If you have to create work for assessment, it helps to understand how it will be assessed. The TN Writing Assessment uses a rubric designed to complement the CCSS outcomes.
To prepare for this important test of student writing, I thought an examination of the rubric would help. The language of this document is “teacher speak,” often difficult for young learners to grasp its meaning. We performed a close reading of the rubric.
Because this is an advanced ELA class, we specifically focused on the Level Four expectation, the goal for each student. That did not mean the rest of the rubric was ignored but the goal of the lesson was to comprehend the expectations of the highest level of the rubric.
Step One: Read each category of the performance level four section and highlight the words you do not understand OR you believe the average student would not understand.
Step Two: Decide what the words means used in context and then look for a synonym of the word that is student friendly. Replace each of the words with the synonyms.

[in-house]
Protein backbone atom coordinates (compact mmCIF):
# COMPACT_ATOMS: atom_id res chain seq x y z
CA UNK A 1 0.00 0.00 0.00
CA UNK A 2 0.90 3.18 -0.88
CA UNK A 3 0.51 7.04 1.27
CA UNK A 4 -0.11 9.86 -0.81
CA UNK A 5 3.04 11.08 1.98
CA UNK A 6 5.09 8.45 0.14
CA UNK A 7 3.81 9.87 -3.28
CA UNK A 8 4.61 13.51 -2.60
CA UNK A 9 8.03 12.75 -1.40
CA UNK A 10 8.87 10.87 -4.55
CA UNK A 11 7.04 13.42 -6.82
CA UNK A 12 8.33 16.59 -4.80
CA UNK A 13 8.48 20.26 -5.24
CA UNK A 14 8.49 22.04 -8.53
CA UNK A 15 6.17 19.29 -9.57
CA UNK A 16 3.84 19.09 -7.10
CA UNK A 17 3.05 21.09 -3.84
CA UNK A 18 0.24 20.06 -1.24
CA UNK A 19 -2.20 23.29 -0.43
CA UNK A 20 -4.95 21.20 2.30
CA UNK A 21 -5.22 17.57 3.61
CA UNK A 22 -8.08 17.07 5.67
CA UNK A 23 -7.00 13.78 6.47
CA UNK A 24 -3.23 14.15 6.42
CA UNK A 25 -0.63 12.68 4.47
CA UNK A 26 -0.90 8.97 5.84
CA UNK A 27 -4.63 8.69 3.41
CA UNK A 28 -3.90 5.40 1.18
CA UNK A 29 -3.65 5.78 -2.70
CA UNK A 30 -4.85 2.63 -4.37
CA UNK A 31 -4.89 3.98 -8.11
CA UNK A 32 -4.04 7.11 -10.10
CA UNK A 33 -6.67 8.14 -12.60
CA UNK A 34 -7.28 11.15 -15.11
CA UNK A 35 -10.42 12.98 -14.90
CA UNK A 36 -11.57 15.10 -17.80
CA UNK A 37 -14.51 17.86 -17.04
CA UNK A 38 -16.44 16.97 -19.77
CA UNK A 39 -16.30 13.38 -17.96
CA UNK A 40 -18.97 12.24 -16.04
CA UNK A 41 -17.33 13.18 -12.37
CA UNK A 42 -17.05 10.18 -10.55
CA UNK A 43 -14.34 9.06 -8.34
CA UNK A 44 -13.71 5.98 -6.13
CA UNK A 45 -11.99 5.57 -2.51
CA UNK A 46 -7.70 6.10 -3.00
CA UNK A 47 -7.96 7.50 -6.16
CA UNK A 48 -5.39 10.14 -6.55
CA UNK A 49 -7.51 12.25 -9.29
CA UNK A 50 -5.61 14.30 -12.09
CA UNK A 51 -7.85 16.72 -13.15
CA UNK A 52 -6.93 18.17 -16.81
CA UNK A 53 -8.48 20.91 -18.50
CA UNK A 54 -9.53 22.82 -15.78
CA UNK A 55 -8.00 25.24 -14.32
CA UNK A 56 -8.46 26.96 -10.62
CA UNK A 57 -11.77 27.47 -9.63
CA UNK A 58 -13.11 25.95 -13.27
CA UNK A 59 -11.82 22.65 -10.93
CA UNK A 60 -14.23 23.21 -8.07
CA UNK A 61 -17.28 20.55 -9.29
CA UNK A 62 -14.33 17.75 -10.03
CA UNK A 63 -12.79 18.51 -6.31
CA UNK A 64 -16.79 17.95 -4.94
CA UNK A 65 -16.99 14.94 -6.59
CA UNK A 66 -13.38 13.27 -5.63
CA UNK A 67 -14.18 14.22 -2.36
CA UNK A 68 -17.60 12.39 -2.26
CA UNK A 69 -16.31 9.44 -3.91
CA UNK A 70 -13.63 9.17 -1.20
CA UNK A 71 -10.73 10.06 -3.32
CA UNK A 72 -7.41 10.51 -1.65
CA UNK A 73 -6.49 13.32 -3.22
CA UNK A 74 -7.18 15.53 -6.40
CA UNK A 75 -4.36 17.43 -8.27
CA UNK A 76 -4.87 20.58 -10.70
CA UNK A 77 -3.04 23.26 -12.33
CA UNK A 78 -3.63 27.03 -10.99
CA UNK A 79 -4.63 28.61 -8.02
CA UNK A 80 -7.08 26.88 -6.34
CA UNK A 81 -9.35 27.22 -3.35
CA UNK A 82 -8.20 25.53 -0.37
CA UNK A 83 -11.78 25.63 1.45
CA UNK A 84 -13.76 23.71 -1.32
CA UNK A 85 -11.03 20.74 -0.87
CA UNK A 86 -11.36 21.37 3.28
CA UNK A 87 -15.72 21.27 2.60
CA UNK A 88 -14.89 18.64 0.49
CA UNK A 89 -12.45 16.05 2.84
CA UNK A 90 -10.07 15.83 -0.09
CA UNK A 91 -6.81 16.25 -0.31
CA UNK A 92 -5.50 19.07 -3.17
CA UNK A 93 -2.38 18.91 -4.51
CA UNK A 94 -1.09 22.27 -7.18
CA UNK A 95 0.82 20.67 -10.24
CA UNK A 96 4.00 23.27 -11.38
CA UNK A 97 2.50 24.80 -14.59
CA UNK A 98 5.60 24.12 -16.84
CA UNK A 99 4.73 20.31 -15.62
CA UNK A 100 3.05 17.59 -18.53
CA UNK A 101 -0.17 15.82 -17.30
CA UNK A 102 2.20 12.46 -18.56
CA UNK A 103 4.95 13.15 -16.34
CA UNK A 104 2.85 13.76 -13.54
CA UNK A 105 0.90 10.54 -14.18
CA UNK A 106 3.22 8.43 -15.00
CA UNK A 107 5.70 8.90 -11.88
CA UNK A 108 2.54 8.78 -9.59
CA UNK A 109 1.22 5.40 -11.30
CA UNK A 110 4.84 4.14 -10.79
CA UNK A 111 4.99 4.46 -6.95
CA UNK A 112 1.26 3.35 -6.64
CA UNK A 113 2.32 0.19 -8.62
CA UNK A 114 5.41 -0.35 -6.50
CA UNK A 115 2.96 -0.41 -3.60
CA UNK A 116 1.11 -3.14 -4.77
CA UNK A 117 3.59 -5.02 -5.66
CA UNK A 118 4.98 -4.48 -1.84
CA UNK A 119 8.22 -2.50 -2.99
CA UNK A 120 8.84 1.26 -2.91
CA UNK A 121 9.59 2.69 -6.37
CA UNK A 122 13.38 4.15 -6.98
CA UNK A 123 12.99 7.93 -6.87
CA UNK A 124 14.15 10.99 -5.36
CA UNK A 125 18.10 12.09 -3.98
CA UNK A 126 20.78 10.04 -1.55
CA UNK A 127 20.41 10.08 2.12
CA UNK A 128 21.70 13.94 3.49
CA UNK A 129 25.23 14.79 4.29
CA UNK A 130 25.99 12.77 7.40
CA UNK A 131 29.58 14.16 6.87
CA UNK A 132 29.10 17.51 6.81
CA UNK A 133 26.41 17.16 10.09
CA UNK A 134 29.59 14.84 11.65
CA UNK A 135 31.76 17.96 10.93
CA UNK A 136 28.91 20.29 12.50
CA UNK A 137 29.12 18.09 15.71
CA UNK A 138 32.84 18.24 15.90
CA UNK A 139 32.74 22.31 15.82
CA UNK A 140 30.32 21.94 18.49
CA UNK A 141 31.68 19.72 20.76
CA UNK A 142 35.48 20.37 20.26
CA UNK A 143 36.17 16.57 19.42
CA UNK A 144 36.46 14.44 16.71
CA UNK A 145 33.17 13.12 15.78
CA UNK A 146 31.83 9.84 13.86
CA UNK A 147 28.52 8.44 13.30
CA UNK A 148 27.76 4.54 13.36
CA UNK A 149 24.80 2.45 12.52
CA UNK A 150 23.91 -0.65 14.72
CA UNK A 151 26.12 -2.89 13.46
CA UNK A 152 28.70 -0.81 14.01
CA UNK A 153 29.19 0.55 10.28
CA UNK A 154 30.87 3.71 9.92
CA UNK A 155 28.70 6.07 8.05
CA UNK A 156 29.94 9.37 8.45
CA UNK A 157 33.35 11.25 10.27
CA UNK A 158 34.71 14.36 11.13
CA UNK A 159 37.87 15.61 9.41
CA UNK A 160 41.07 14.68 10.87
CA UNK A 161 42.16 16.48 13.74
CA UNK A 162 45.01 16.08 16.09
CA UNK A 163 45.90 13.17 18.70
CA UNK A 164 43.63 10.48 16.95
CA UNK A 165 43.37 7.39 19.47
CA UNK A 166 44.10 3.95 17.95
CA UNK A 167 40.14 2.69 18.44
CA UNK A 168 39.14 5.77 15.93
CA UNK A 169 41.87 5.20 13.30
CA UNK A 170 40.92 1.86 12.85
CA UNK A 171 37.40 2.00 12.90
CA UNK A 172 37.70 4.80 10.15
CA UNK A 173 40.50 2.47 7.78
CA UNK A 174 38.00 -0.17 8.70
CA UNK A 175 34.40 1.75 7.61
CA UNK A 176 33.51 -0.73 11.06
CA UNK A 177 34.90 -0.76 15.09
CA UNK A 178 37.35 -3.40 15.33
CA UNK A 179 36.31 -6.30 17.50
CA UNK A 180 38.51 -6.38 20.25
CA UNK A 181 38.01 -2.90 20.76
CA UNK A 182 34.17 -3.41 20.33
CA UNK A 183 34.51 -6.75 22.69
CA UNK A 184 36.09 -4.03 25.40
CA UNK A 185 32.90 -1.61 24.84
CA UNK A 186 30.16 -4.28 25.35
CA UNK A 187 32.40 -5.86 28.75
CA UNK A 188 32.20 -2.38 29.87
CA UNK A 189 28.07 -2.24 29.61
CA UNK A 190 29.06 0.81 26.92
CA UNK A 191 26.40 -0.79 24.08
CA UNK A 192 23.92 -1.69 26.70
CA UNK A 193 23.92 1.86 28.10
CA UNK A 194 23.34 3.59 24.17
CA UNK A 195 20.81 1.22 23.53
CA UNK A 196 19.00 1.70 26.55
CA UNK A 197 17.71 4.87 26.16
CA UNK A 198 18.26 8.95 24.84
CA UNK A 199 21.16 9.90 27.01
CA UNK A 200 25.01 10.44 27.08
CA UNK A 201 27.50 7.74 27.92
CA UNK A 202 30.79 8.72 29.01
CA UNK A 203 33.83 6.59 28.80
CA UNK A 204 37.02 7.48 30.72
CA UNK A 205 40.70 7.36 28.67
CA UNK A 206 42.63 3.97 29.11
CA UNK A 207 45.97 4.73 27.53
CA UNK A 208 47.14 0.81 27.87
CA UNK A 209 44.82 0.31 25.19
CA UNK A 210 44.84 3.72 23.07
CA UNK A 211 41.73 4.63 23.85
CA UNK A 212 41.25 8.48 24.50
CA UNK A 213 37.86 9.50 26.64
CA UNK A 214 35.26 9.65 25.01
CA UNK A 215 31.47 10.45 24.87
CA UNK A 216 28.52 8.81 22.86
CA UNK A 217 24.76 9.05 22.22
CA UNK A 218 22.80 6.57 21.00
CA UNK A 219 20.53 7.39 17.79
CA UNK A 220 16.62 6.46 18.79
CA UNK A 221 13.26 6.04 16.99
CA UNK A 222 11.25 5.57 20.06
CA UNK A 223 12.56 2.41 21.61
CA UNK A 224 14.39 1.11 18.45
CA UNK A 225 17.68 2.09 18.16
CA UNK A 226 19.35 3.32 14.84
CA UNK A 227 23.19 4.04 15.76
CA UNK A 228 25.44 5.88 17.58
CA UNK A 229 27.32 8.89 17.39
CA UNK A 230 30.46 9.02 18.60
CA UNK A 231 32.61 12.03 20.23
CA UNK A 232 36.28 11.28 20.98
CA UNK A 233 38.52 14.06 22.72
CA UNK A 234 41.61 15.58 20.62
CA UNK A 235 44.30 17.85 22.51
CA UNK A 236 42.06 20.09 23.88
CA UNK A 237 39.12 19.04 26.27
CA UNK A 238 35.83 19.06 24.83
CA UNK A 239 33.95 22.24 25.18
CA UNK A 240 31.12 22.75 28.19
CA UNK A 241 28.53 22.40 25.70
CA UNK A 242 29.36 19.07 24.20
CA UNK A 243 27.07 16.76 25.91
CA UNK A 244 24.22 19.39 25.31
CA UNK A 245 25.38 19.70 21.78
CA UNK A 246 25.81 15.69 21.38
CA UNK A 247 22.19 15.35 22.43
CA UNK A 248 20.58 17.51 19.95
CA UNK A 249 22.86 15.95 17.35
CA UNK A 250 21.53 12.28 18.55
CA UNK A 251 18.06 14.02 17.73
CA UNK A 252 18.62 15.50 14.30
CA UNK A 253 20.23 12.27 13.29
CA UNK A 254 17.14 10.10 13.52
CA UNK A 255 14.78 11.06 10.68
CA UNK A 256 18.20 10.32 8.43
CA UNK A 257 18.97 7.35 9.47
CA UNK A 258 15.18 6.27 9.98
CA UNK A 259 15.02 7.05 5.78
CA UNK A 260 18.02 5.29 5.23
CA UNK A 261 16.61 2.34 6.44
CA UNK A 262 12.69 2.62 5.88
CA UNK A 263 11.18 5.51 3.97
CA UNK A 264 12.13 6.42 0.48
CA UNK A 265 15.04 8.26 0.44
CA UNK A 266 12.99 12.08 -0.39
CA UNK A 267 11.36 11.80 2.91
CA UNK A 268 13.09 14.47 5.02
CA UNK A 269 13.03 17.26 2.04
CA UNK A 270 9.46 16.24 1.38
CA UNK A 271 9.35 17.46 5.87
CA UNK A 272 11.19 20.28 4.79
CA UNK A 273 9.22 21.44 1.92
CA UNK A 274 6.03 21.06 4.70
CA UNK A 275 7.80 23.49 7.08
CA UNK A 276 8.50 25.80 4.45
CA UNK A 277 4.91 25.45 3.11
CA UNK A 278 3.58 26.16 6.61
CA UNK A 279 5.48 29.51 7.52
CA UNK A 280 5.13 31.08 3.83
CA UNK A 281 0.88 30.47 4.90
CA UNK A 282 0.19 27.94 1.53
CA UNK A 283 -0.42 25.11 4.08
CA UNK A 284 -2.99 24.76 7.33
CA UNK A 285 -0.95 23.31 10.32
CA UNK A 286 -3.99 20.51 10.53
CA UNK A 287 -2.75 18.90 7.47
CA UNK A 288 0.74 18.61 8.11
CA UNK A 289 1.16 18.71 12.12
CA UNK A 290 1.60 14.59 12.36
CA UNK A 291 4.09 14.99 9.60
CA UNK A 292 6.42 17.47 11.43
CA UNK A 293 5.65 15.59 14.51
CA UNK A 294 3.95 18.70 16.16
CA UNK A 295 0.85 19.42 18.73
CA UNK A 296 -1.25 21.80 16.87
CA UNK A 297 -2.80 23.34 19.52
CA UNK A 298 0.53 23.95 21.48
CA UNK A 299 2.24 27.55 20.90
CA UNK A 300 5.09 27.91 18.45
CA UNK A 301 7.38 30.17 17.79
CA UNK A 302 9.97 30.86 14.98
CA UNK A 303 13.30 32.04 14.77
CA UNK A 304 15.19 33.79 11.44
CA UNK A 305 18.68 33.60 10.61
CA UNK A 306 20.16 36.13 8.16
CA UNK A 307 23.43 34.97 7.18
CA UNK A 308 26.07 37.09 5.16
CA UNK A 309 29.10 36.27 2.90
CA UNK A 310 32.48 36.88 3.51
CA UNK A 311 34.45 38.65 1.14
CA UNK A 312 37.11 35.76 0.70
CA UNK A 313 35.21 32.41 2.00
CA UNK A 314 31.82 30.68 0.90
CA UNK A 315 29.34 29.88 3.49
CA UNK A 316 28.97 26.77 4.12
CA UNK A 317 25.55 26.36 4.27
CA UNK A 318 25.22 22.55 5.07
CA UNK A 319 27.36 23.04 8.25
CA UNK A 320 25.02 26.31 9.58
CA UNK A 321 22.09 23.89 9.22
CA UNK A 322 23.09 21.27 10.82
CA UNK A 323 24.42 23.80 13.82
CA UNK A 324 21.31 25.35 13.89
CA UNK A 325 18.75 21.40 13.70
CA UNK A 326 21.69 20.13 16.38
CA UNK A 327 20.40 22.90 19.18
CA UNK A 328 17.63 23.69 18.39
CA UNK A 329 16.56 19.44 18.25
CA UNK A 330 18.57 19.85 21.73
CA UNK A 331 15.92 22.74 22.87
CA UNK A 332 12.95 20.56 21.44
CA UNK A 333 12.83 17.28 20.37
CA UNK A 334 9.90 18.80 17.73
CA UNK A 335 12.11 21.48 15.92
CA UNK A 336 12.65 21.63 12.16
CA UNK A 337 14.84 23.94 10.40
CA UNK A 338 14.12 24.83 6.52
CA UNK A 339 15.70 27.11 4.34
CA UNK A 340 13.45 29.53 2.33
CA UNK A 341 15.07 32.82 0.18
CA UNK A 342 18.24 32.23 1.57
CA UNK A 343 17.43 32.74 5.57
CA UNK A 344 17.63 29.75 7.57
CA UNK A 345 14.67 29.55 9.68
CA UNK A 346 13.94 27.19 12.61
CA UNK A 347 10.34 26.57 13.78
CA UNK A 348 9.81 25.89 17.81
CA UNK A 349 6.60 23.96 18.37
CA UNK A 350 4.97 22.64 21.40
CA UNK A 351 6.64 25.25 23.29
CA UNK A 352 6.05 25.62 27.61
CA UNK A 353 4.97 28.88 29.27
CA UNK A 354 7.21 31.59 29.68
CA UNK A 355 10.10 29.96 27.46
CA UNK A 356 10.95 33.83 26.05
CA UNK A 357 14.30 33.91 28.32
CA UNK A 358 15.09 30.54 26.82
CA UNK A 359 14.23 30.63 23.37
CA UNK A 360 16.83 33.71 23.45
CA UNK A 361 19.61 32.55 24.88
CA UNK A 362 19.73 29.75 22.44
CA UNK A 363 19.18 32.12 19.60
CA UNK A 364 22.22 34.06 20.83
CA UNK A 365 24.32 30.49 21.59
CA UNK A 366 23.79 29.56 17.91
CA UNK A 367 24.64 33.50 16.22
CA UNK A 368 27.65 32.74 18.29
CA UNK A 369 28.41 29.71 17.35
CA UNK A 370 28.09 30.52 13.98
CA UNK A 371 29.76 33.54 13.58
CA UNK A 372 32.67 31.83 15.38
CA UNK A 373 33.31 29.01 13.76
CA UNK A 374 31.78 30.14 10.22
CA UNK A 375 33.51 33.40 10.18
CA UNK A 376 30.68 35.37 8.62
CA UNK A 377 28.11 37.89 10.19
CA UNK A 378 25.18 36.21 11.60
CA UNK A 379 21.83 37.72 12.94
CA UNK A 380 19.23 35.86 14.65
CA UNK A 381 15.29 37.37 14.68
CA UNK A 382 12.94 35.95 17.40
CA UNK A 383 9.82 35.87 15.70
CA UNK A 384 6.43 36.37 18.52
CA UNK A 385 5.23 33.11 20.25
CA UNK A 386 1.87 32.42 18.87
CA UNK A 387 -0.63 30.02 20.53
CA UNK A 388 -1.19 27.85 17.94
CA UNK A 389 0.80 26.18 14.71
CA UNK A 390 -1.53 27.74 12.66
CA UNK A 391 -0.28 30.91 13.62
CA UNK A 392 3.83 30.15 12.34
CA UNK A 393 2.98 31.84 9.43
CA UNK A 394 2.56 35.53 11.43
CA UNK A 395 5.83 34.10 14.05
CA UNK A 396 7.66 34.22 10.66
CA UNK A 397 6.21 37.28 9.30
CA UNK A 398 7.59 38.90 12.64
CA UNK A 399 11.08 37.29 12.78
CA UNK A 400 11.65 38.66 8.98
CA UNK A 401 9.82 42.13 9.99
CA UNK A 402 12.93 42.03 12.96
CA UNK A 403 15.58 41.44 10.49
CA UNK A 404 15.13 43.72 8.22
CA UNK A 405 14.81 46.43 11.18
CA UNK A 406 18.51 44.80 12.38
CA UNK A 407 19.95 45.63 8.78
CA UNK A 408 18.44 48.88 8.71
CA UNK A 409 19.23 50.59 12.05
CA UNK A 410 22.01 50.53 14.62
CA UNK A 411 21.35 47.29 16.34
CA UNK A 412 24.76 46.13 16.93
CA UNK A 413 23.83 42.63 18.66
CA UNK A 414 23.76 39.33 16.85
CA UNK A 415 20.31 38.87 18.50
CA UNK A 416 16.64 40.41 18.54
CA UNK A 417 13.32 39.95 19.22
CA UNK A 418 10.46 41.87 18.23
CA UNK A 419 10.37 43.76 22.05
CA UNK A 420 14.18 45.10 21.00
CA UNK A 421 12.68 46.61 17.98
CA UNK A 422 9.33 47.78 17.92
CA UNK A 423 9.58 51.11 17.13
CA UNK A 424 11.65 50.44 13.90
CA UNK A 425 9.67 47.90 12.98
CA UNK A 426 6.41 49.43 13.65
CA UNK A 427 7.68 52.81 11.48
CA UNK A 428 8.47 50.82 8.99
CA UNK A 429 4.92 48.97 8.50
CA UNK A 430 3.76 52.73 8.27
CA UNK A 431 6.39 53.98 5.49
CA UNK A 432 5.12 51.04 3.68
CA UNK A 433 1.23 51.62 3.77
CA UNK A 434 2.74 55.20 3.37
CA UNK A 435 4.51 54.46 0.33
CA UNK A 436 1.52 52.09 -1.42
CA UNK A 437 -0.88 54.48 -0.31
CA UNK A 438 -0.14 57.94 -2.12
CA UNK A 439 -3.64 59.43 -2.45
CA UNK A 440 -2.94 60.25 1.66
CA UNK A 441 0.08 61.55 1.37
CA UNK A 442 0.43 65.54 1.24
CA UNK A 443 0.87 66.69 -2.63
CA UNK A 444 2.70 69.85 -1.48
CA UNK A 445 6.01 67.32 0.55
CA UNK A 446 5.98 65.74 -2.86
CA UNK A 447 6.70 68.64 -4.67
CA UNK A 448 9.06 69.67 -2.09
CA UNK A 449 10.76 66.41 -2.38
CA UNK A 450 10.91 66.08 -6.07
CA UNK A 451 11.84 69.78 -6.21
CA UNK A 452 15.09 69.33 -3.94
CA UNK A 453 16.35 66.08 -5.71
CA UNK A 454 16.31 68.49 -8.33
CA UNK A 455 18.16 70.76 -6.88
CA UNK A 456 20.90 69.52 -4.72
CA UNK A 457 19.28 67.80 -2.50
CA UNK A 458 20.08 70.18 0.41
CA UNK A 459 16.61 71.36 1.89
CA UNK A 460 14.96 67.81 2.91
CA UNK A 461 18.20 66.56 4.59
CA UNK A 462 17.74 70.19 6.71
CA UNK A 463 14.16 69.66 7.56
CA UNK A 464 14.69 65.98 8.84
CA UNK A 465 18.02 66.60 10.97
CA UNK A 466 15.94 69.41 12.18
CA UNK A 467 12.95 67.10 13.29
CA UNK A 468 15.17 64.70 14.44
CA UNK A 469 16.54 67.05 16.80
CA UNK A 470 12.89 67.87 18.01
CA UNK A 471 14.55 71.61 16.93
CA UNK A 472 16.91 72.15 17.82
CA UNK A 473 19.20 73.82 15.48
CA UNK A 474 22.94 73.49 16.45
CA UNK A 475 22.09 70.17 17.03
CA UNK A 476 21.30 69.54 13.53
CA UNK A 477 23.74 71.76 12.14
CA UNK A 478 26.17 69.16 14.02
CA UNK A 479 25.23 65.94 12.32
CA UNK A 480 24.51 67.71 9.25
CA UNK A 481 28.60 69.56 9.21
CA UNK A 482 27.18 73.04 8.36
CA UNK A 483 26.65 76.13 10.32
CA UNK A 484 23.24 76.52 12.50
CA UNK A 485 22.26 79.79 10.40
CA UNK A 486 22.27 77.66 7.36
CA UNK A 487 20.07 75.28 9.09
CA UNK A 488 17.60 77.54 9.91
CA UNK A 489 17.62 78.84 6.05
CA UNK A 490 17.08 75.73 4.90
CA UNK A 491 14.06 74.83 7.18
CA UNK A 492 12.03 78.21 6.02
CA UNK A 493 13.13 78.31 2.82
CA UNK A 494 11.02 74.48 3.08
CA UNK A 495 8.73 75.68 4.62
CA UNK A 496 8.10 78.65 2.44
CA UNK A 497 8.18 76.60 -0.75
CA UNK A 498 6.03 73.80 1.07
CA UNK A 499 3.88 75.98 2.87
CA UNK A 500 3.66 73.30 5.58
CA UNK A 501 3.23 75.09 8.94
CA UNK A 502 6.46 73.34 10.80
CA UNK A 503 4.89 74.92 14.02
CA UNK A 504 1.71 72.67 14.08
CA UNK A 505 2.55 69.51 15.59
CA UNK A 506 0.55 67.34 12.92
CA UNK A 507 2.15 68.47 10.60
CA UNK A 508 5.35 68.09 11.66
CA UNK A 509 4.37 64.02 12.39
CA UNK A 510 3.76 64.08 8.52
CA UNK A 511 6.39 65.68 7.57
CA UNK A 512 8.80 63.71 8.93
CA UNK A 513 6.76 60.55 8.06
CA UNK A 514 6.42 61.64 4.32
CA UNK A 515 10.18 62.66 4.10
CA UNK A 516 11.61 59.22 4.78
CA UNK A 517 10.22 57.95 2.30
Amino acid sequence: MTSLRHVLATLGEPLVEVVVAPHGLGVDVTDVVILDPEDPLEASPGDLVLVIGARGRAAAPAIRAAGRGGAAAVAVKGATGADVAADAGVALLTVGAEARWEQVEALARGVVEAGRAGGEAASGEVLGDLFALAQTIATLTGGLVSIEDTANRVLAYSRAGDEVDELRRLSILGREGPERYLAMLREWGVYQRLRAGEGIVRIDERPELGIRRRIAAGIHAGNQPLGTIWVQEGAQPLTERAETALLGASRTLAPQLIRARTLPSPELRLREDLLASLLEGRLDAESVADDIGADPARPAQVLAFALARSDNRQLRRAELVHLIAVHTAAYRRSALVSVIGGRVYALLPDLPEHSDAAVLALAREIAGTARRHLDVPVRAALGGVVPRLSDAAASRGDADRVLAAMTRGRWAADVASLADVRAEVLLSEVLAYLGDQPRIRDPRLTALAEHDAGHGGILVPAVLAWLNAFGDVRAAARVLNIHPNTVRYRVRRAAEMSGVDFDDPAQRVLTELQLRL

Step Three: Read each of the performance levels of the categories: Development, Focus/Organization, Language, and Conventions. Underline the words/phrases that changed as the level performances grew. Identify the key ideas of the each performance category.
Step Four: Paraphrase the Level Four expectations. Students worked in small groups with a place mat strategy to come up with the paraphrasing.
Step Five: I then put all of their ideas together and recreated a paraphrased Level Four Rubric. Students copied their ideas onto a new rubric grid.
Based on an idea from Crazy Lady Teacher, I have implemented a weekly self-assessment based on the clear targets for the week. The following is a very thorough example of one’s student’s ideas.